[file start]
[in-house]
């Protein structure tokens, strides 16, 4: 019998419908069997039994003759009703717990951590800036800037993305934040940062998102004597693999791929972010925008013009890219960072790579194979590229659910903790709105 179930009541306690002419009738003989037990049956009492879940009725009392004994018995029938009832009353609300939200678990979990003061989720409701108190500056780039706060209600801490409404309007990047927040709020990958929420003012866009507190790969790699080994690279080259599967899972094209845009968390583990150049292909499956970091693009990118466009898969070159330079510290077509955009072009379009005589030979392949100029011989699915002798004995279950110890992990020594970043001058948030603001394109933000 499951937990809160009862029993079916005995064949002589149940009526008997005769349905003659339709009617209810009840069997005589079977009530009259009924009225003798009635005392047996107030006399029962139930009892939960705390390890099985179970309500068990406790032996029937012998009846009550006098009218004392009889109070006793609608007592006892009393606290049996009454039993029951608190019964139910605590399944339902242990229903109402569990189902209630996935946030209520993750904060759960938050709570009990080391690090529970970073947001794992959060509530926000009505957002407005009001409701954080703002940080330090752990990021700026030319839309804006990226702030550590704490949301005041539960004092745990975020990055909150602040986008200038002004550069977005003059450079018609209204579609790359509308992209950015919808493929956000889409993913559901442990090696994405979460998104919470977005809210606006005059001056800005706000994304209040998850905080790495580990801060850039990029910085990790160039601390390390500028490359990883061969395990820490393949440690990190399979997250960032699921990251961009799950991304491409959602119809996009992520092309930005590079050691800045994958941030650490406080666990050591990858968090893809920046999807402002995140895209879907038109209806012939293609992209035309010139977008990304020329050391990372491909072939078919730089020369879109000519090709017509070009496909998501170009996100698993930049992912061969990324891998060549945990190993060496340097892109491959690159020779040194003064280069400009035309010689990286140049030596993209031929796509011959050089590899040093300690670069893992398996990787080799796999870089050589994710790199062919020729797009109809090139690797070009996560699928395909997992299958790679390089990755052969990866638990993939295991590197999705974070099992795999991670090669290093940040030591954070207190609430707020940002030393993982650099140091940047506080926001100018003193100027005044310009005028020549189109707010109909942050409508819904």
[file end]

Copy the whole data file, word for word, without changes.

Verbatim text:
[in-house]
């Protein structure tokens, strides 16, 4: 019998419908069997039994003759009703717990951590800036800037993305934040940062998102004597693999791929972010925008013009890219960072790579194979590229659910903790709105 179930009541306690002419009738003989037990049956009492879940009725009392004994018995029938009832009353609300939200678990979990003061989720409701108190500056780039706060209600801490409404309007990047927040709020990958929420003012866009507190790969790699080994690279080259599967899972094209845009968390583990150049292909499956970091693009990118466009898969070159330079510290077509955009072009379009005589030979392949100029011989699915002798004995279950110890992990020594970043001058948030603001394109933000 499951937990809160009862029993079916005995064949002589149940009526008997005769349905003659339709009617209810009840069997005589079977009530009259009924009225003798009635005392047996107030006399029962139930009892939960705390390890099985179970309500068990406790032996029937012998009846009550006098009218004392009889109070006793609608007592006892009393606290049996009454039993029951608190019964139910605590399944339902242990229903109402569990189902209630996935946030209520993750904060759960938050709570009990080391690090529970970073947001794992959060509530926000009505957002407005009001409701954080703002940080330090752990990021700026030319839309804006990226702030550590704490949301005041539960004092745990975020990055909150602040986008200038002004550069977005003059450079018609209204579609790359509308992209950015919808493929956000889409993913559901442990090696994405979460998104919470977005809210606006005059001056800005706000994304209040998850905080790495580990801060850039990029910085990790160039601390390390500028490359990883061969395990820490393949440690990190399979997250960032699921990251961009799950991304491409959602119809996009992520092309930005590079050691800045994958941030650490406080666990050591990858968090893809920046999807402002995140895209879907038109209806012939293609992209035309010139977008990304020329050391990372491909072939078919730089020369879109000519090709017509070009496909998501170009996100698993930049992912061969990324891998060549945990190993060496340097892109491959690159020779040194003064280069400009035309010689990286140049030596993209031929796509011959050089590899040093300690670069893992398996990787080799796999870089050589994710790199062919020729797009109809090139690797070009996560699928395909997992299958790679390089990755052969990866638990993939295991590197999705974070099992795999991670090669290093940040030591954070207190609430707020940002030393993982650099140091940047506080926001100018003193100027005044310009005028020549189109707010109909942050409508819904």